The Burnham Site in Northwestern Oklahoma: Glimpses beyond Clovis?

Article excerpt

The Burnham Site in Northwestern Oklahoma: Glimpses Beyond Clovis? Compiled and edited by DON G. WYCKOFF, JAMES L. THELER, and BRIAN J. CARTER. Sam Noble Oklahoma Museum of Natural History, University of Oklahoma, Norman, and the Oklahoma Anthropological Society, 2003. xii + 315 pp., 267 figures, 56 tables, 8 plates, 1 appendix. $15.00 (paper).

The past 70 years of North American archaeology have witnessed repeated claims of human occupation of the Americas before about 12,000 years ago. Except for a few special cases, most notably Monte Verde in Chile and Meadowcroft Rockshelter in Pennsylvania, all claims have been quickly discredited and forgotten. The Burnham site volume represents yet another claim for a very ancient (~35,000 years ago) human occupation of North America. Before discussing this volume further, I must acknowledge that I approached this review from the perspective of someone who is highly skeptical of any claims for a pre-Clovis occupation of North America. I hold to the old adage that extraordinary claims require extraordinary evidence. Data recovered from the intensive and thorough investigation of the Burnham site are, as the editors openly admit, "not the smoking gun needed to resolve current controversies about the presence of pre-Clovis humans in North America" (p. 303).

The Burnham site contains a small number of highly suspect artifacts recovered from a reworked lacustrine deposit (Unit IIBb) that likely date to sometime between 22,600 and 46,200 years ago. The lack of definitive artifacts from an undisturbed and well-dated context at Burnham makes it impossible for a skeptic to accept this site as a reasonable claim for a very early occupation of the New World. That said, I judge the value of this volume not on the case for a "pre-Clovis" occupation in Oklahoma (a difficult proposition in the best of circumstances), but instead on whether it makes valuable contributions in other areas of research, such as paleoenvironmental reconstructions, vertebrate paleontology, geoarchaeology, or archaeological methodology.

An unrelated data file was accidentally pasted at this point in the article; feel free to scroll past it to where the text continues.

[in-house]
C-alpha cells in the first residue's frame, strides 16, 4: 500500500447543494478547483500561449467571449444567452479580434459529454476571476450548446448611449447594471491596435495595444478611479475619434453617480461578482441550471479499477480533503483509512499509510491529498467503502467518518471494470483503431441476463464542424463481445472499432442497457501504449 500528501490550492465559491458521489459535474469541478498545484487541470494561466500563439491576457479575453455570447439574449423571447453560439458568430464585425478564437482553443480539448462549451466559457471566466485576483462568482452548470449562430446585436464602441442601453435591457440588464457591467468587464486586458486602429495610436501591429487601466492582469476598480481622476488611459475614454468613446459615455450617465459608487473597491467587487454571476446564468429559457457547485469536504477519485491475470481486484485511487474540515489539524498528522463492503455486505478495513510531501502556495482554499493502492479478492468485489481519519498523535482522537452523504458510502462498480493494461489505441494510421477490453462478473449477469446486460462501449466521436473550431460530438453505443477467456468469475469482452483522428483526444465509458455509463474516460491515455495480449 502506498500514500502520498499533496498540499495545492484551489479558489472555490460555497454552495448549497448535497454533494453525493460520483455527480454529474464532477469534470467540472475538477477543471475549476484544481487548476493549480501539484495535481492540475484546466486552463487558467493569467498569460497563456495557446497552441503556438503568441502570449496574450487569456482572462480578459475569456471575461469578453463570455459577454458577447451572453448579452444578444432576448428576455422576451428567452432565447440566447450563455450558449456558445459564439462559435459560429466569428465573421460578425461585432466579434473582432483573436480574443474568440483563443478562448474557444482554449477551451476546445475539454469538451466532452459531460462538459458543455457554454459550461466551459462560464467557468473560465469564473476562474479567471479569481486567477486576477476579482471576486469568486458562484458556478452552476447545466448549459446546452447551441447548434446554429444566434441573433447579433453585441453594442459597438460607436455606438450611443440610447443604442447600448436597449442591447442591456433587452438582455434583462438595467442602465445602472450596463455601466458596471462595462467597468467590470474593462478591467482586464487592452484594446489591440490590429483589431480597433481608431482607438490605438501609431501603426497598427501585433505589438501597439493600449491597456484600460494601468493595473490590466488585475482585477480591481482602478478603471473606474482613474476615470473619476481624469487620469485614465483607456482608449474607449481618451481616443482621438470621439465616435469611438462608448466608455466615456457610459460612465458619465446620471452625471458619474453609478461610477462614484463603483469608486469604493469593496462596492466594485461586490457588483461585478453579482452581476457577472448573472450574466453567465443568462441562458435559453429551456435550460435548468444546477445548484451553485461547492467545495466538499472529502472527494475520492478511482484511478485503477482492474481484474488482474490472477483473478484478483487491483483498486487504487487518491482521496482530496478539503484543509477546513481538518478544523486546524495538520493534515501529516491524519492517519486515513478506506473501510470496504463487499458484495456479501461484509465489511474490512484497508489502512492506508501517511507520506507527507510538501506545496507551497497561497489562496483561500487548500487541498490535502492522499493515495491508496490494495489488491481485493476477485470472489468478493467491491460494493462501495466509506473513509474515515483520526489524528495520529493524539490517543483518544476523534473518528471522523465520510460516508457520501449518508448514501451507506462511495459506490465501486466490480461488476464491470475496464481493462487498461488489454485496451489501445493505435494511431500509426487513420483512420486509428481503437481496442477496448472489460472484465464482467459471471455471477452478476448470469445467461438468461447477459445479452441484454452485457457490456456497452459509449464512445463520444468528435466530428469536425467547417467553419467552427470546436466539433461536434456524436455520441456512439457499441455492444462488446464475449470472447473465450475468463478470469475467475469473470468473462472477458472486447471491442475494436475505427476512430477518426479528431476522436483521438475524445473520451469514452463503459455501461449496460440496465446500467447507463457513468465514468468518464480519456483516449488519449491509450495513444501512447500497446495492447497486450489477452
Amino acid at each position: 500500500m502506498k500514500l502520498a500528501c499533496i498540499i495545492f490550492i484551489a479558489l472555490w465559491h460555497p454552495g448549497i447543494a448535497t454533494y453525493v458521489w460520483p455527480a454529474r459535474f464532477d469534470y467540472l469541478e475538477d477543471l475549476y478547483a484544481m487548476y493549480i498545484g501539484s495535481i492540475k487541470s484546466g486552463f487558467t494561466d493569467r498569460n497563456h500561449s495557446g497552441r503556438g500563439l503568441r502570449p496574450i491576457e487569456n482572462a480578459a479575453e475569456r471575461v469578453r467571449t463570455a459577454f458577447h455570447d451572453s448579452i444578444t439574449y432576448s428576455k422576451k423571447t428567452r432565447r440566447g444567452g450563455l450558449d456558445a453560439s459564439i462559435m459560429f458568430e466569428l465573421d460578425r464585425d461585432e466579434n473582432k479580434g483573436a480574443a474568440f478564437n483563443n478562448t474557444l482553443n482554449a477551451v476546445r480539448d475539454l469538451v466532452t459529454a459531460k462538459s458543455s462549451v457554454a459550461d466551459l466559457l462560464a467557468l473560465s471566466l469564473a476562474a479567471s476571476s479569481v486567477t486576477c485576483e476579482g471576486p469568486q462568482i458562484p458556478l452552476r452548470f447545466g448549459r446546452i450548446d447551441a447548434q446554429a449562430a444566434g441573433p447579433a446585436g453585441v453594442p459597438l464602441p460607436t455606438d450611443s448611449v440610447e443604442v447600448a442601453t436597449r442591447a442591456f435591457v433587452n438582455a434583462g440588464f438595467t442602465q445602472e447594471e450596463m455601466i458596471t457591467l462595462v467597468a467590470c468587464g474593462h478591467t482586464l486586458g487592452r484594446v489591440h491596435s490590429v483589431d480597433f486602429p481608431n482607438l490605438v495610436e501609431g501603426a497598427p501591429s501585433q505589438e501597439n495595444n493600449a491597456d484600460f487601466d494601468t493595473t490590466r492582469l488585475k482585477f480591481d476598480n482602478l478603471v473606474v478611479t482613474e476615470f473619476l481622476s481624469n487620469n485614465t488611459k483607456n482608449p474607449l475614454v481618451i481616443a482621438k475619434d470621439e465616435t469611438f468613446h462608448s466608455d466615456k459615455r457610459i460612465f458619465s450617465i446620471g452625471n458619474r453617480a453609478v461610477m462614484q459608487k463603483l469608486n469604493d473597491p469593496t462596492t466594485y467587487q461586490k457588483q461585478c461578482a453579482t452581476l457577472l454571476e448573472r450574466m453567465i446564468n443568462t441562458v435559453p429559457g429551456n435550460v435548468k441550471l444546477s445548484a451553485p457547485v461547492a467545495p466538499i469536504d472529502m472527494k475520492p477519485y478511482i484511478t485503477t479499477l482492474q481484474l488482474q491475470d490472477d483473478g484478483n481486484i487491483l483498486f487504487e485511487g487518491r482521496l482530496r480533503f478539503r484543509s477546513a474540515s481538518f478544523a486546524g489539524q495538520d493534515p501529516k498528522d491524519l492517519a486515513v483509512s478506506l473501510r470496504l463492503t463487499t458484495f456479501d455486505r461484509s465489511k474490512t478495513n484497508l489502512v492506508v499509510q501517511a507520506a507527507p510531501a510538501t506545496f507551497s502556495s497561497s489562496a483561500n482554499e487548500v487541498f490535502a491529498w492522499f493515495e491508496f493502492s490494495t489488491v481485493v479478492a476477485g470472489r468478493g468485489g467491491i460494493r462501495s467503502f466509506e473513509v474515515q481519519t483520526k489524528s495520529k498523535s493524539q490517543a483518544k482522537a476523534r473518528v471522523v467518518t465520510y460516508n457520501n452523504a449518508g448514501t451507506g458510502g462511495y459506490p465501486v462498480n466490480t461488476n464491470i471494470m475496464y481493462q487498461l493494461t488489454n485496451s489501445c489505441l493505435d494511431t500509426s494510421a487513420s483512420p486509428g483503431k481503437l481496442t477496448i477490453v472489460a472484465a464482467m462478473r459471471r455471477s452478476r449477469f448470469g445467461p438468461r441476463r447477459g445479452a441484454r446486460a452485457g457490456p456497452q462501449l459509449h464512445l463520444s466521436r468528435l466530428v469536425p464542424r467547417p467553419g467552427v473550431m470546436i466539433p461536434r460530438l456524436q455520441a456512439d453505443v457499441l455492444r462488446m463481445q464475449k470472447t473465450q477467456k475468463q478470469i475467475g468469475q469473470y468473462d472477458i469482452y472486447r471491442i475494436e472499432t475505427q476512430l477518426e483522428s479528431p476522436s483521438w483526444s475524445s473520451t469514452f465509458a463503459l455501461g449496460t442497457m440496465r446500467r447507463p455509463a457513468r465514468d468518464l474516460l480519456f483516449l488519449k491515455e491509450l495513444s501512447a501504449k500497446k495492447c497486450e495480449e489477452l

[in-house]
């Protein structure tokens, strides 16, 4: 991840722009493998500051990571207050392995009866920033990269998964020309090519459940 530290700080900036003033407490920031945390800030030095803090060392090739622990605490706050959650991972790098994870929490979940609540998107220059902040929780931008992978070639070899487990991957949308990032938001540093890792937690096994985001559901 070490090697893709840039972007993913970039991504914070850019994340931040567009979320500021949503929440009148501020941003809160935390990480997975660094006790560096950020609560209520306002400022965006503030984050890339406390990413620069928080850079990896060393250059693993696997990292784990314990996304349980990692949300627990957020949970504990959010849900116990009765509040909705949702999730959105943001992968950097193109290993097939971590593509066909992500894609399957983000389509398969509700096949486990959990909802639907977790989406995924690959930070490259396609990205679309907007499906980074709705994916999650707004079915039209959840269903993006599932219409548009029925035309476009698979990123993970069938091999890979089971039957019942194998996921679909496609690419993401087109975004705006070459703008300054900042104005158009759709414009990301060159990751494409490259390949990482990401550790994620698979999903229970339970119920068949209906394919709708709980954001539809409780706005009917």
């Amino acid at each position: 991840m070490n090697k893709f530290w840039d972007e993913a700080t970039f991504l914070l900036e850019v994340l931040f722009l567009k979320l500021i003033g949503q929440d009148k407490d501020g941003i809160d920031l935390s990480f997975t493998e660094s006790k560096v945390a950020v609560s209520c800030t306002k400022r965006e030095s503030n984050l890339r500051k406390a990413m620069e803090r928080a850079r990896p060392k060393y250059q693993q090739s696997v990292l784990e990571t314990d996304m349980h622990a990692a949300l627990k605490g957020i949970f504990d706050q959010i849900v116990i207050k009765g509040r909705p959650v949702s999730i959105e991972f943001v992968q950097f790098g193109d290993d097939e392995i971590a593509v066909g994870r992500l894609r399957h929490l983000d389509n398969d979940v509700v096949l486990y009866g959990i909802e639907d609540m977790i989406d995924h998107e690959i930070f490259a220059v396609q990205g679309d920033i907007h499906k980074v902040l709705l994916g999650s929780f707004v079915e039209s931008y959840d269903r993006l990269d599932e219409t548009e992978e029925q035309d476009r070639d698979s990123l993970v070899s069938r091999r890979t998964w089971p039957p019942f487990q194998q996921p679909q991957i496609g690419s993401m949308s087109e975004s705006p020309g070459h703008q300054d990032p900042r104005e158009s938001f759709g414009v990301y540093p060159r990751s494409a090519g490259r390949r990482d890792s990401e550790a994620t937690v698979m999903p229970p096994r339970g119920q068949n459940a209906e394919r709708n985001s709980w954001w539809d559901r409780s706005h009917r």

Investigations at the Burnham site began in 1986, when Wyckoff visited the site to investigate a concentration of large bison bones exposed during the construction of an erosion control dam in northwestern Oklahoma. The site investigators initially assumed the site only represented a paleontological deposit. They began their work at the site simply in order to recover remains of a poorly-known variety of a Late Pleistocene longhom bison (Bison chaneyi) and to collect associated radiometric and environmental samples. It was nearly a year after the initial fieldwork was completed that the suggestion of a possible cultural component at the site was raised. This came about when lab workers, sorting the heavy fraction from water screening at the site, discovered two small possible flakes and a possible tested cobble. These discoveries spurred more detailed investigations at the site that would occur on and off for the next six years by a multidisciplinary team of archaeologists, geologists, soil scientists, paleontologists, and biologists. The current volume summarizes the result of this work.

This volume is a collection of edited papers originally prepared between 1990 and 1996, which for various reasons outlined in the first chapter were never brought together in a single volume until 2003. The book's twenty chapters are grouped into four parts: (1) project background and history, (2) geological studies, (3) biological studies, and (4) site integrity, chronology, and significance. The editors wrote or co-authored twelve of these chapters. Outside scholars made additional contributions in the areas of site geology (Wakefield Dort, Larry Martin), vertebrate paleontology (Larry Martin, T.J. Meehan, Nicholas Czaplewski), paleobotany and palynology (Barbara Keener, Paul Minnis, Peter Van de Water, Peter Wigand), possible human artifacts (Kent Buehler), and site formation history (Lawrence Todd). …